The Advantage Of KnowingHow The Other Side Thinks

The Advantage Of KnowingHow The Other Side Thinks

4 types of property crimes that occur during the summer

On Behalf of | May 31, 2018 | Theft & Property Crimes |

Summer is just around the corner, and that means that in a matter of weeks, kids and teenagers will be out of school and looking for ways to entertain themselves. Unfortunately, some of the things they wind up doing could get them into serious trouble.

For instance, some young people can end up accused of theft or other property crimes. As this article notes, certain types of property crimes increase by as much as 12 percent during the summer months. 

  • Burglary – Unlawfully entering someone’s home to steal property can be more common in summer. Homeowners are often away for longer periods of time and could leave windows open, making it easier to break in.
  • Vandalism – When children are bored and have less supervision, they can make some destructive decisions. They might spray paint a building, smash windows or otherwise damage people’s property.
  • Shoplifting – Young people often flock to places like shopping malls during the summer to escape the heat and hang out with friends. This environment gives them opportunity and access to stores, which can lead to an increase in shoplifting.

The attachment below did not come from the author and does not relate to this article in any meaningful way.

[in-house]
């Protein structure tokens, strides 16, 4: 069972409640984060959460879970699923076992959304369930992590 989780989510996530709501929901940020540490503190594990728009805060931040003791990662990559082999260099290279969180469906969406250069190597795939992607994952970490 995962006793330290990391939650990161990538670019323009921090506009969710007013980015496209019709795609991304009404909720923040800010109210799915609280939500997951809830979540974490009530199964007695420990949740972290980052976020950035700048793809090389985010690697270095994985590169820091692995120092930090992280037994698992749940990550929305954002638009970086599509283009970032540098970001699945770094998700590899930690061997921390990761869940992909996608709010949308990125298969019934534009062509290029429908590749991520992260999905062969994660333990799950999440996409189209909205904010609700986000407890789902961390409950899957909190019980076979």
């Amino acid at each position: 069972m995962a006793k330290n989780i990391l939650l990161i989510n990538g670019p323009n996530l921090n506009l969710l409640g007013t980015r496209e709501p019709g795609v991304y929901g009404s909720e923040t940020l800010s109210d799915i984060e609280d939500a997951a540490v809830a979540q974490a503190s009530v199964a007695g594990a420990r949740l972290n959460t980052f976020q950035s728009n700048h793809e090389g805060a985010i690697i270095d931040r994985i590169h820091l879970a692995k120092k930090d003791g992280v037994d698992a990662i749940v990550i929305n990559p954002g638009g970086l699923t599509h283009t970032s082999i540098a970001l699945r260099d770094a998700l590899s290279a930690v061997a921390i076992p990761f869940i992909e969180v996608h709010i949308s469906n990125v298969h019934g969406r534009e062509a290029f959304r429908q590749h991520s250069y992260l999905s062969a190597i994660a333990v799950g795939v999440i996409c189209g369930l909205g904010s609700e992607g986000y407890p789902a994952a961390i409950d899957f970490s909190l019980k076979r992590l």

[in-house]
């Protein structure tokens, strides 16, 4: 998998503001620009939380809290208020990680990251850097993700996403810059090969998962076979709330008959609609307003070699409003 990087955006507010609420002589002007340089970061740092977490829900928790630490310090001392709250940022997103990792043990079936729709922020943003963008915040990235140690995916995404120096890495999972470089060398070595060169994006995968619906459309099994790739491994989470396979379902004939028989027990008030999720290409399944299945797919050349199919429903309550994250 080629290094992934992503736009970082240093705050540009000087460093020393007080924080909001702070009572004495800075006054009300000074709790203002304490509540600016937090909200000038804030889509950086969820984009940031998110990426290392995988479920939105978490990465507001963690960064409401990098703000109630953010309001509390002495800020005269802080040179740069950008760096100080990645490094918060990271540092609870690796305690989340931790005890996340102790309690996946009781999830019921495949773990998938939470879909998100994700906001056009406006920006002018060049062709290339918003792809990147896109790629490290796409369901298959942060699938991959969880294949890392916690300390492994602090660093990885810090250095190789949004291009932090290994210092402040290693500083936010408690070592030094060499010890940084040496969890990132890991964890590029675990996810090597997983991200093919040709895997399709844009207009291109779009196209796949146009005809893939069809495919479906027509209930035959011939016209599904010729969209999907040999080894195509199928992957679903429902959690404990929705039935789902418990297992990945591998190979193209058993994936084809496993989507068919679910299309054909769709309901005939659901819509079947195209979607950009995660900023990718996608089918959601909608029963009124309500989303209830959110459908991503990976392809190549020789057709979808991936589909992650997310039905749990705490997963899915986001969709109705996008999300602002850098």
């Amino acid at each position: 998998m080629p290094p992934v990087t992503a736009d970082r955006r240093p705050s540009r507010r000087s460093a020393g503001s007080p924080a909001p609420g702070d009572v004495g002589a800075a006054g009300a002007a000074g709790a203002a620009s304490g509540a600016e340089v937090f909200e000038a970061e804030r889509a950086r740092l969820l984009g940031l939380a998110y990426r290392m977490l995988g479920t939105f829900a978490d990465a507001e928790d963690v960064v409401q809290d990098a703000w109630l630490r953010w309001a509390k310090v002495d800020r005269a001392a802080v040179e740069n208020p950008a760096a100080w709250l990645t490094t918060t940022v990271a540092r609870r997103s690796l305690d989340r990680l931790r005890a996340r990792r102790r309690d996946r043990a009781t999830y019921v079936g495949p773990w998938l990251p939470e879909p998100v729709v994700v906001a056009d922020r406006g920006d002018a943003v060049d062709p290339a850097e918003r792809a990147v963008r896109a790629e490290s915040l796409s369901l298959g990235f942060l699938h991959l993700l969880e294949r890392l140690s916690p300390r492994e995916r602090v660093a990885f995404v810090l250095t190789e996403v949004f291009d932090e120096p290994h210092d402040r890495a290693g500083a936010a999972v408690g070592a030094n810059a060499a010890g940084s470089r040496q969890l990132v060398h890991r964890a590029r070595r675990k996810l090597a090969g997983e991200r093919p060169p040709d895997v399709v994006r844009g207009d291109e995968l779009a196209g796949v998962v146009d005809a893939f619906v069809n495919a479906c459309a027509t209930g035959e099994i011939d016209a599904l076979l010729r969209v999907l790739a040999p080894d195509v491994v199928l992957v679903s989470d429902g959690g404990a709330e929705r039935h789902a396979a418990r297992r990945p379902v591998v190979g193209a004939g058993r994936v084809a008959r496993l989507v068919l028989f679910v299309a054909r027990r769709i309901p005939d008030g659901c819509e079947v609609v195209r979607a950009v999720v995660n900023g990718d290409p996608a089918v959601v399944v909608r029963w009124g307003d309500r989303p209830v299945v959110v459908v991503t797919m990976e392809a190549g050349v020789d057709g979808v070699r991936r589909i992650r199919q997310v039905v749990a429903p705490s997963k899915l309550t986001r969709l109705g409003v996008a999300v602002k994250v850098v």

• Robbery – While there is no seasonal pattern in terms of robbery, young people can be accused of threatening someone with force to take property or money from that person. During the summer, young people might be out later and they may not have a job or other obligations, which can give them more incentive and time to commit this type of crime.

Each of these offenses can come with serious penalties, depending on the details of an alleged event. A young person might face fines, academic consequences and even jail time if convicted of a property crime in Tennessee, so it is crucial for parents take these allegations seriously and understand what is at stake.

Young people make mistakes, especially during summer when they feel carefree and spend more time hanging out with friends away from teachers, parents and school obligations. As parents, you can be understandably disappointed if your child is accused of a property crime, but your child has rights and a future worth defending.